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How’s It Going

Published: November 23, 2012

ANDY HUTCHISON

    Doggone Etiquette -

    How’s It Going

    By Bardi McLennan

    A Word to the Dog:

    Tell me all about the big day. Did you have a good time? Was the food wonderful? Did all the friends and relatives arrive? And you got on well with them? If so, you must have been on your very best behavior. Good dog! Oh, wait a minute. You say your VIPeople have gone away for the weekend and you are spending this holiday in a kennel. Well, that can be a lot of fun, too. There are other dogs to become friends with and maybe even some you already know, plus the nice people making you feel very special. Even in boarding kennels, good dogs get treats so be sure to think of it as your special holiday and be good.

    A Word to the Dog‘s Owner:

    Let’s hope your weekend is going well and Rufus enjoyed his portion of the turkey. Just please don’t take him shopping! There are some things connected to our holidays that are strictly off-limits to our dogs and Black Friday shopping could be at the top of the list. (Of course any shopping FOR the dogs is absolutely okay.)

    But Thanksgiving is only a one day event, or at most a long weekend. Then it’s time to pull ourselves together, reorganize, and get geared up for the next holiday – the one that most certainly includes all the dogs – and that’s Christmas! Whether your kids are on vacation, family is descending upon you for a couple of days or a week, or you are arranging to descend on some other members of your family, Rufus must be given serious consideration in making any of these plans. He is, after all, a very special member of the family.

    We’ll start with friends or family coming to visit you, and possibly bringing their own dog. Well, here’s something you may not have thought of – how Rufus will react when it comes to that invasion. This is not just obedience. It is etiquette and it involves little things you can casually work on in the next few weeks. For example, start getting Rufus to share or change habits involving odd things like the area on the rug he claims as his, or where precisely his food dish is placed, what bed or chair he may have to share or abandon. All of it done in a friendly way.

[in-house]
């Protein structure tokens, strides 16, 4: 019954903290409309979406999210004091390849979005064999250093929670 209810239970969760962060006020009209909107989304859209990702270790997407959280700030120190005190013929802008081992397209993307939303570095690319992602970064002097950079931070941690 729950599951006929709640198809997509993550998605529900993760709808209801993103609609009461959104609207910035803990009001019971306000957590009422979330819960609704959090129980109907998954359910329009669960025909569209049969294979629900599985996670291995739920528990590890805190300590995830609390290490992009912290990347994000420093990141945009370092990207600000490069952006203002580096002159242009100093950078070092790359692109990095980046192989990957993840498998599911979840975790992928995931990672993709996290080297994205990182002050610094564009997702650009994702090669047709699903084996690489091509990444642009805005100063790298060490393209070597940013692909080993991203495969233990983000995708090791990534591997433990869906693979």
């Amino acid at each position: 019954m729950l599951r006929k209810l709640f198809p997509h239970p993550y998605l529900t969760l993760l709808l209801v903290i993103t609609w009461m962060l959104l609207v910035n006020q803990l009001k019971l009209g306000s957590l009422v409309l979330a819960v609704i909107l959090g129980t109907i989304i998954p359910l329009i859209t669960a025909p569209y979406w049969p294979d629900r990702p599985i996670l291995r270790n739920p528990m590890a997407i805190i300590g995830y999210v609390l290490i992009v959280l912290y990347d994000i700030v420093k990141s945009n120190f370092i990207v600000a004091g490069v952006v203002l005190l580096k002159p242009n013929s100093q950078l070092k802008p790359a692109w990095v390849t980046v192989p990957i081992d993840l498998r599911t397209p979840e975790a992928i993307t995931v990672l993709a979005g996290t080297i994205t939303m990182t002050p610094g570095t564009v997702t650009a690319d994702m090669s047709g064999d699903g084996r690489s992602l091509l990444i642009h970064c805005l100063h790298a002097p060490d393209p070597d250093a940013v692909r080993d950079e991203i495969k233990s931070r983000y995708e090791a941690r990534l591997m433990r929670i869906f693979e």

Does Rufus step aside to let you pass him, no matter if you’re carrying bags of groceries or just walking over toward a window? If not, get him to mind his manners and do it politely. Rather than bellowing, “Get out of my way, dog” one word said pleasantly will do the trick. “Move” doesn’t sound much like any command you may have taught him, and can be said non-aggressively. You might perhaps move your foot toward him as you say it. Not a kick – merely a calm use of body language for him to connect with the word “move.”

    It is perfectly polite for dogs to do heaps of things that any person would be frowned upon for doing. They can sit in on an argument and listen to every word, even yawn occasionally, but they don’t voice their own opinion. Dogs can scratch themselves anywhere they like, or chew a toenail in public, all such things no polite person would think to do. We greet each other by shaking hands, perhaps adding a peck on the cheek. Dogs get right to the point. They sniff – and not just hands! There are dozens of these allowable differences in canine etiquette. Perhaps based on how this holiday went, you can have fun preparing dear Rufus for whatever changes he may have to face over the next one.

    Just remember – BE GOOD!

      – Bardi